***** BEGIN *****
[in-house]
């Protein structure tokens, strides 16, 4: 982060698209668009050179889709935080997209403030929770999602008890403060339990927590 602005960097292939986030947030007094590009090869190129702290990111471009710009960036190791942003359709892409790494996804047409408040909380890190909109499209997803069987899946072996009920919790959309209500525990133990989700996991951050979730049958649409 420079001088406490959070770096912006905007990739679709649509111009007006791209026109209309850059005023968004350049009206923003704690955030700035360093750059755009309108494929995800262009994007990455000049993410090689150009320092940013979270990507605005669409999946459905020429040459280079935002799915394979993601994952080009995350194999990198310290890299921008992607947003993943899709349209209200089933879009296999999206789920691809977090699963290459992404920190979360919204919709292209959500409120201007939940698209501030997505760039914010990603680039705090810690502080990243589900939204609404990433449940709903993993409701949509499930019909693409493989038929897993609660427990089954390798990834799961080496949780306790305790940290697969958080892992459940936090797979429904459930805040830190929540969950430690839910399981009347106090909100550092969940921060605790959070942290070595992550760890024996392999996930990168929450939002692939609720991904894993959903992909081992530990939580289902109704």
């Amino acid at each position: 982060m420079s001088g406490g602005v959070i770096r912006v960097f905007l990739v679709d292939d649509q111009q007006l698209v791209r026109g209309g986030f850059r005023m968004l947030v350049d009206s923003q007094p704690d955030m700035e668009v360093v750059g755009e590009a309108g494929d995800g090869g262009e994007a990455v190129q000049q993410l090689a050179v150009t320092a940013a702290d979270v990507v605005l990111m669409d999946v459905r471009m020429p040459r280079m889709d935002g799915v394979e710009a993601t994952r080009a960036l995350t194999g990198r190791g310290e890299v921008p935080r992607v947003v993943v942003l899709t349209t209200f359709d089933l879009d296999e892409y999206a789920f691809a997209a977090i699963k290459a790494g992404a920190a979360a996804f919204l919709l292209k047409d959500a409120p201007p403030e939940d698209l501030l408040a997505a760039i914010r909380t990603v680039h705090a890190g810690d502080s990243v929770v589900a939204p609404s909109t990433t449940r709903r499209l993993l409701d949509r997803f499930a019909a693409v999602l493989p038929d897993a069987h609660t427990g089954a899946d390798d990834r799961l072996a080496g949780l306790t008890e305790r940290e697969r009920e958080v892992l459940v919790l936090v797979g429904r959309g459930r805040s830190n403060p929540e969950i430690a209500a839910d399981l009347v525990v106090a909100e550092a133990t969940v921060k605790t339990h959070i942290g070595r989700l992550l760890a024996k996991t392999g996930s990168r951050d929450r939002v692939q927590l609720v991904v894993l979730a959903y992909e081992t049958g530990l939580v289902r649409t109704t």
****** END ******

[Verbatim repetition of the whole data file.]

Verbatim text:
[in-house]
């Protein structure tokens, strides 16, 4: 982060698209668009050179889709935080997209403030929770999602008890403060339990927590 602005960097292939986030947030007094590009090869190129702290990111471009710009960036190791942003359709892409790494996804047409408040909380890190909109499209997803069987899946072996009920919790959309209500525990133990989700996991951050979730049958649409 420079001088406490959070770096912006905007990739679709649509111009007006791209026109209309850059005023968004350049009206923003704690955030700035360093750059755009309108494929995800262009994007990455000049993410090689150009320092940013979270990507605005669409999946459905020429040459280079935002799915394979993601994952080009995350194999990198310290890299921008992607947003993943899709349209209200089933879009296999999206789920691809977090699963290459992404920190979360919204919709292209959500409120201007939940698209501030997505760039914010990603680039705090810690502080990243589900939204609404990433449940709903993993409701949509499930019909693409493989038929897993609660427990089954390798990834799961080496949780306790305790940290697969958080892992459940936090797979429904459930805040830190929540969950430690839910399981009347106090909100550092969940921060605790959070942290070595992550760890024996392999996930990168929450939002692939609720991904894993959903992909081992530990939580289902109704």
């Amino acid at each position: 982060m420079s001088g406490g602005v959070i770096r912006v960097f905007l990739v679709d292939d649509q111009q007006l698209v791209r026109g209309g986030f850059r005023m968004l947030v350049d009206s923003q007094p704690d955030m700035e668009v360093v750059g755009e590009a309108g494929d995800g090869g262009e994007a990455v190129q000049q993410l090689a050179v150009t320092a940013a702290d979270v990507v605005l990111m669409d999946v459905r471009m020429p040459r280079m889709d935002g799915v394979e710009a993601t994952r080009a960036l995350t194999g990198r190791g310290e890299v921008p935080r992607v947003v993943v942003l899709t349209t209200f359709d089933l879009d296999e892409y999206a789920f691809a997209a977090i699963k290459a790494g992404a920190a979360a996804f919204l919709l292209k047409d959500a409120p201007p403030e939940d698209l501030l408040a997505a760039i914010r909380t990603v680039h705090a890190g810690d502080s990243v929770v589900a939204p609404s909109t990433t449940r709903r499209l993993l409701d949509r997803f499930a019909a693409v999602l493989p038929d897993a069987h609660t427990g089954a899946d390798d990834r799961l072996a080496g949780l306790t008890e305790r940290e697969r009920e958080v892992l459940v919790l936090v797979g429904r959309g459930r805040s830190n403060p929540e969950i430690a209500a839910d399981l009347v525990v106090a909100e550092a133990t969940v921060k605790t339990h959070i942290g070595r989700l992550l760890a024996k996991t392999g996930s990168r951050d929450r939002v692939q927590l609720v991904v894993l979730a959903y992909e081992t049958g530990l939580v289902r649409t109704t």